The Stolle family business, now in its fourth generation, specializes in clamping plates and produces castings weighing up to 25 tons for machine tool manufacturing, measurement technology and test bench construction. The individually different raw castings are formed and cast in molding pits in the company's own foundry. After tipping and deburring, there are molding sand residues, mineralizations and other foundry deposits on the tipped castings that have to be removed. Stolle has been using a roller table blast machine for this purpose since 1988. Without the blasting process, further machining would hardly be possible due to the high wear of the tools.
However, the blast machine, which was almost 35 years old, was slowly reaching its limits and could no longer meet today's quality requirements. Since a retrofit was not an option here, Stolle invested in a new roller conveyor shot blast machine from Agtos at the end of 2021. "When a system is more than 30 years old, a retrofit usually can't do much. We would have had our plant virtually like new, but at a very high price. In addition, the quality demand today is simply different than it was 30 years ago," explains Managing Director Martin Stolle.
Process speed significantly increased
In addition to higher quality, the system should also improve the process flow and reduce working time and energy costs. "Whereas the old system required two to four blasting processes per workpiece, one blasting process is now sufficient. This also reduces our power consumption," Stolle continues. "This is made possible above all by the 3-fold increase in the number of turbines," adds foundry production manager Florian Lorenz. Another time-saving factor is the automatic cleaning of the workpiece surfaces after the blasting process by means of appropriate brushing and blowing devices. With the old system, these steps still had to be carried out by hand and involved heavy physical labor.
Fully automatic processing
The new system is a so-called all-in-one system with an integrated filter system, which is located on top of the machine to save space. For the blasting process, the castings are placed on the infeed roller table and the process is started by pressing a button. After the start of the roller table, the workpieces activate the light barrier located in front of the infeed airlock for automatic blast media supply. This ensures that blasting only takes place when workpieces are in the blasting area. The light barrier is also used to set the cleaning system to the correct height: Depending on the thickness of the parts to be blasted, the brush aligns itself accordingly, thus avoiding too rapid brush wear.
The inlet sluice is equipped with wear-resistant rubber curtains for sealing. Sealing from below is provided by rubber seals.
Technical data of the blasting machine
- Blasting task: Sand removal
- Workpiece designation: Machine bed tables
- Cleaning quality: Desanding
- Capacity:> 20 parts in 8 h
- Workpiece material: Grey cast iron
- Workpiece temperature:< 60°C
- Throughput speed: - 0,5 m/min.
- Max.part dimensions (Lx W x H):8000 x 3200x 1000 mm
- Throughput width: 3200 mm
- Passage height: 1000 mm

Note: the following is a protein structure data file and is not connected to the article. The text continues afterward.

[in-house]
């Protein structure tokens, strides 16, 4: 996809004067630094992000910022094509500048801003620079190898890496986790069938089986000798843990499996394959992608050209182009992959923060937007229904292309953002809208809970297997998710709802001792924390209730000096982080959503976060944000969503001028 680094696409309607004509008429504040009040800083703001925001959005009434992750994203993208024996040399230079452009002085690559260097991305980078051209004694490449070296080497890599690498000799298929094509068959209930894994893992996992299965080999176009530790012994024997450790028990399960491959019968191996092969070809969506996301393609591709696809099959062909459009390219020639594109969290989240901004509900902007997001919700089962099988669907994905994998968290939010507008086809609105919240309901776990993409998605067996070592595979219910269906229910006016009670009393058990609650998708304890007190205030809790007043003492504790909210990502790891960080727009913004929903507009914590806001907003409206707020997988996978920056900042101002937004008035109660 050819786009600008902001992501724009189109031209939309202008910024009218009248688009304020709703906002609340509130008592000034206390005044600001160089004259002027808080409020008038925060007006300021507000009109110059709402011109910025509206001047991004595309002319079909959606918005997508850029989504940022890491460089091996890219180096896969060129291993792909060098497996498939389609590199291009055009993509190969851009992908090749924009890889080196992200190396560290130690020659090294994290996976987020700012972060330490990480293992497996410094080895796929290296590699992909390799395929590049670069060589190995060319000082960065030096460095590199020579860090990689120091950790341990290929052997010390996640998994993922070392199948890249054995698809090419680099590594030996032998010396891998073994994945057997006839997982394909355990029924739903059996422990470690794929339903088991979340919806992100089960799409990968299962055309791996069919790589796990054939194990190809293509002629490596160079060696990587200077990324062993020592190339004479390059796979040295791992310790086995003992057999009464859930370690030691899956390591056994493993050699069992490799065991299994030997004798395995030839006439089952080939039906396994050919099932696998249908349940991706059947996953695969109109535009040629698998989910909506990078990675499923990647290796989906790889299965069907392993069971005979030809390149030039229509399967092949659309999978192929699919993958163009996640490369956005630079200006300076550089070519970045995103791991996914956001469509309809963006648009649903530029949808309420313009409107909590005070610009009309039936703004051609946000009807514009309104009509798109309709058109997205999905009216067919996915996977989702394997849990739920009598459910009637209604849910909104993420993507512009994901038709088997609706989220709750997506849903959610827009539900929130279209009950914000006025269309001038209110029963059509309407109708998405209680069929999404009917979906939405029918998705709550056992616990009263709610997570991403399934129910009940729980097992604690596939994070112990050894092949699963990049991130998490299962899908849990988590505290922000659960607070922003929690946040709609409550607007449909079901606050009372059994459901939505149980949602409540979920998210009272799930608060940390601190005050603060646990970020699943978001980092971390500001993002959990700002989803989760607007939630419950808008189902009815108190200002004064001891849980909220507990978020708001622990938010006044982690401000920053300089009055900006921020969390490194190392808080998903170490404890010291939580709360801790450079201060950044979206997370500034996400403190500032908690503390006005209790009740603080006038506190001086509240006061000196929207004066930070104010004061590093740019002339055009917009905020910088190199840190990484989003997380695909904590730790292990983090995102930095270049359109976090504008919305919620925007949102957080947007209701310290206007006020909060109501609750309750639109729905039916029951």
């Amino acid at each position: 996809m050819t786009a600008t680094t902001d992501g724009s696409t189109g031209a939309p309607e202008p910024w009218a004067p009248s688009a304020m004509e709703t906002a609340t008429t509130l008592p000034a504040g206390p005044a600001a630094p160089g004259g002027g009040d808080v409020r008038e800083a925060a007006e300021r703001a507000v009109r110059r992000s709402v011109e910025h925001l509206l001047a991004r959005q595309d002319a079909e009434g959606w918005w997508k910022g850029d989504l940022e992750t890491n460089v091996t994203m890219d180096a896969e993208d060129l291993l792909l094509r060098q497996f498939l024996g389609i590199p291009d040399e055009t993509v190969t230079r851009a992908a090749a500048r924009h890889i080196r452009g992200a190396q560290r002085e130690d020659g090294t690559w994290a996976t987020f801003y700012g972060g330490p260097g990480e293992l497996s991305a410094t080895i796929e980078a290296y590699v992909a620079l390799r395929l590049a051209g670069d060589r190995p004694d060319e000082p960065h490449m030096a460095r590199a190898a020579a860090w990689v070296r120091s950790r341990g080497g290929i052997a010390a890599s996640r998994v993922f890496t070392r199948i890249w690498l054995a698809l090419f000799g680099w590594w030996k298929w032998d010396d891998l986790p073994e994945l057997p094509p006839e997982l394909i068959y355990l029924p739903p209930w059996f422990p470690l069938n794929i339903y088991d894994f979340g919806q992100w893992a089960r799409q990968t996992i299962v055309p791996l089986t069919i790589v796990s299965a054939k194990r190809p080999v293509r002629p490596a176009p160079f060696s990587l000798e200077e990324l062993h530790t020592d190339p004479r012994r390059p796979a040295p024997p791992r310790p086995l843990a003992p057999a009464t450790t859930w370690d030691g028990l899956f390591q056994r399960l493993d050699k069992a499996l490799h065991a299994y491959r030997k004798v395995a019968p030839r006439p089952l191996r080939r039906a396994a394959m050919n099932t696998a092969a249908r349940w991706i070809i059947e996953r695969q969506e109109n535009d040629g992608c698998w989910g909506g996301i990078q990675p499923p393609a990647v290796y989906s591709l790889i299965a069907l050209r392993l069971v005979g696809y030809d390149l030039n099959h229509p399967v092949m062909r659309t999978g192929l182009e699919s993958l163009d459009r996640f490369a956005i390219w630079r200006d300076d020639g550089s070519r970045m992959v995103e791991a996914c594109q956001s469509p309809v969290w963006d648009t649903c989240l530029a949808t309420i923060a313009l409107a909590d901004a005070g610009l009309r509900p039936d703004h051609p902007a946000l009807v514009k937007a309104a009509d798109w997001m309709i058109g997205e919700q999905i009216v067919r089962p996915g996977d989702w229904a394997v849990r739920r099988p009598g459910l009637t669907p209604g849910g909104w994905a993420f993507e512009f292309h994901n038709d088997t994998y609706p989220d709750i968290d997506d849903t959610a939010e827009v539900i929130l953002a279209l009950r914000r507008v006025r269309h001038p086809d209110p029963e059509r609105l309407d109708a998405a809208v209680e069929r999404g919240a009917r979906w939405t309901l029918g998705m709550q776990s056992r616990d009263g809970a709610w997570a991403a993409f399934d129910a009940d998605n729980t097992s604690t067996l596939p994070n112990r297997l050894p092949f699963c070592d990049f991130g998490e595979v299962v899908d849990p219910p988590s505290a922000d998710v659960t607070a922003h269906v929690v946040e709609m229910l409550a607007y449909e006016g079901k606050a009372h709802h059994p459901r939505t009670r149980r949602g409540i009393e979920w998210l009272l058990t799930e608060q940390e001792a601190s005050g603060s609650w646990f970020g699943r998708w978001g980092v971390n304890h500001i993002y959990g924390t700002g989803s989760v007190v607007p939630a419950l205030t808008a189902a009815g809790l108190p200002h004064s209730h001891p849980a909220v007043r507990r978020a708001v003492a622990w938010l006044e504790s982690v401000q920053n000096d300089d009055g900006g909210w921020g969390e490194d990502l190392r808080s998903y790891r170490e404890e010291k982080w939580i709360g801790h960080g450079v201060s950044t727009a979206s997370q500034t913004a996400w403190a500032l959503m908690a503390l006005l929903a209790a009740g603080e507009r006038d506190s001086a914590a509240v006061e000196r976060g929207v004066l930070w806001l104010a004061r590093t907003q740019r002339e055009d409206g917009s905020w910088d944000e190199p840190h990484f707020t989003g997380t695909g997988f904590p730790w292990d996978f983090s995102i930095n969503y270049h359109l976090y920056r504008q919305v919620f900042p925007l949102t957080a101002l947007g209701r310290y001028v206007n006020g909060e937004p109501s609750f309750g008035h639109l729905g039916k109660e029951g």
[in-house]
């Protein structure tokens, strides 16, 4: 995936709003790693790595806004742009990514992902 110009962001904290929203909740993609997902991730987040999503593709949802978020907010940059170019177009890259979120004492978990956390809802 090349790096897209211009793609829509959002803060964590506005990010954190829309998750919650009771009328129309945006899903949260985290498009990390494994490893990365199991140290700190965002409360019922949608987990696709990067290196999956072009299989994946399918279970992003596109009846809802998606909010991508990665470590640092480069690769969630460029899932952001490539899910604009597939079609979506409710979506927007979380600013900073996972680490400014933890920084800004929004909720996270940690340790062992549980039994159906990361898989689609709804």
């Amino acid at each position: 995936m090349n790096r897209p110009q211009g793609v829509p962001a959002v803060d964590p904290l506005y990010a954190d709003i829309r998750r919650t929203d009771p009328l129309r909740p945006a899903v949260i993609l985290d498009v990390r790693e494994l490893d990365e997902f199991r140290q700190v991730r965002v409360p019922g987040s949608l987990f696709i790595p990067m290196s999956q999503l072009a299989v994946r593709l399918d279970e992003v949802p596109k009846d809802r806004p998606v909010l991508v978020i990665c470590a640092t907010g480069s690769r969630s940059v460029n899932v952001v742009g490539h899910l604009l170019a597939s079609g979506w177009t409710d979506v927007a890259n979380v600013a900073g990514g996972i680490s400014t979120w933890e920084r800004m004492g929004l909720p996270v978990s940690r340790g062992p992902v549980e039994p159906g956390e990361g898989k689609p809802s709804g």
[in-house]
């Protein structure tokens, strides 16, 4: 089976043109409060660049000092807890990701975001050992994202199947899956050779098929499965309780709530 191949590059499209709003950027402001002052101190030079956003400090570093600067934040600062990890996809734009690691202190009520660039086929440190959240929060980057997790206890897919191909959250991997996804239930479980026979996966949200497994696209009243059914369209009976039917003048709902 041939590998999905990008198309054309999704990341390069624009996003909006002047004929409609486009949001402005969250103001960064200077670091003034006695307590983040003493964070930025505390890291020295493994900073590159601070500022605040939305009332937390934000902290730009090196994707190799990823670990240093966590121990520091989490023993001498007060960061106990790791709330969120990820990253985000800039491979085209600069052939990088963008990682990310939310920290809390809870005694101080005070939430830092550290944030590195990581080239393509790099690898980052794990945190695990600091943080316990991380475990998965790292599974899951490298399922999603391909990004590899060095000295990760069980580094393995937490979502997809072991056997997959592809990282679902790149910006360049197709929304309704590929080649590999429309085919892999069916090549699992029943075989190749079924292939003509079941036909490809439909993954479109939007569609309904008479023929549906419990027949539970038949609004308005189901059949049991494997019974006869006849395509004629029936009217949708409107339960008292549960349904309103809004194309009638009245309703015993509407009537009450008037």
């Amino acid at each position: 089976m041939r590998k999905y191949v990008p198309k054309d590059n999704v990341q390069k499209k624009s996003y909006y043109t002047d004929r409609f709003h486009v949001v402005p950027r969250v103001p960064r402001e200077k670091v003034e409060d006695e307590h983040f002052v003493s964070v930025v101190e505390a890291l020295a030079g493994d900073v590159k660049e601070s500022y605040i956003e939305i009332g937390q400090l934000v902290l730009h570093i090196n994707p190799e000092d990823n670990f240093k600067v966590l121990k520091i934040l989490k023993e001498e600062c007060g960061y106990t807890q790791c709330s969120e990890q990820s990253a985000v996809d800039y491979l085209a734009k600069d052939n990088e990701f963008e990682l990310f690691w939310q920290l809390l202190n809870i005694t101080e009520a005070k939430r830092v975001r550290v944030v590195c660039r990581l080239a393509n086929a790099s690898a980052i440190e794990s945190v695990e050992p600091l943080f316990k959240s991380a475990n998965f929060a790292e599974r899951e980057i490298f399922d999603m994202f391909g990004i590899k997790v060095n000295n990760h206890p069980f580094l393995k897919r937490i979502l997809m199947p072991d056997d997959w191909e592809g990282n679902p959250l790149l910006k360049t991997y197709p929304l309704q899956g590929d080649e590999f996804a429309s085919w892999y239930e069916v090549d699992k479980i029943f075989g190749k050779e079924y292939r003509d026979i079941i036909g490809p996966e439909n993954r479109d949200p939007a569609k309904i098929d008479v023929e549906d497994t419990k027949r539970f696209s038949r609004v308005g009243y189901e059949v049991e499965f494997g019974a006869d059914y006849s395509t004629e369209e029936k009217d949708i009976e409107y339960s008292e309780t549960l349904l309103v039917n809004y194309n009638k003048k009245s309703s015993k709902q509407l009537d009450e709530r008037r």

- Roller pitch: 800 mm
- Sound pressure level with sound insulation: approx. 85 dB(A)
Characteristics of the installed turbine
- Number: 12 pieces
- diameter: 350 mm
- Type: 3.6
- Number of blades: 6 pieces
- Drive power per turbine: 11,0 kW
Characteristics of installed filtration system
- Type: 2 x Agtos PF 4b-32-NO-05-AB
- Volume capacity: 24.000 m3/h
- Filter area: 256 m'
- Residual dust content with post-filter: s 0.15 mg/Nm'.
Blasting is carried out with a cast steel abrasive with a grain size of 1.25 to 2.00 mm, which is kept in circulation and cleaned for continuous use. The cleaned abrasive is fed fully automatically from the abrasive bunker to the high-performance turbines via the abrasive metering system. The undersize is recyclable as a waste product.
The geometry of the workpieces means that large quantities of molding sand are present in the abrasive during the blasting process. A solution was therefore created to allow parts of the abrasive to pass through the circuit several times during and after the blasting process so that it is optimally cleaned. This measure made it possible to dispense with magnetic/wind sifting, which is otherwise common in the foundry sector, and to avoid investment costs.
Three to five workpieces per day
The blast machine currently blasts around three to five workpieces per day. A blasting process takes around 20 to 25 minutes - depending on the size of the workpiece to be processed. Necessary maintenance measures are indicated in good time on the machine display. In case of malfunctions, direct remote maintenance by Agtos is also possible.
Both Stolle and Agtos are pleased with the successfully completed project. "We are very satisfied with the consulting, the project work and the support after the start of production by Agtos. The installation of the plant went smoothly according to the project plan, so that the plant went into operation on schedule in December 2022," reports Lorenz. For Agtos itself, the plant was special: "Normally, castings in foundries are transported hanging. In order not to interrupt the flow, overhead conveyor shot blast machines are usually used here. This is the first time we have designed a roller conveyor shot blast machine for a foundry. But since we see ourselves as special machine builders, we were happy to accept this challenge," says Ulf Kapitza from Agtos.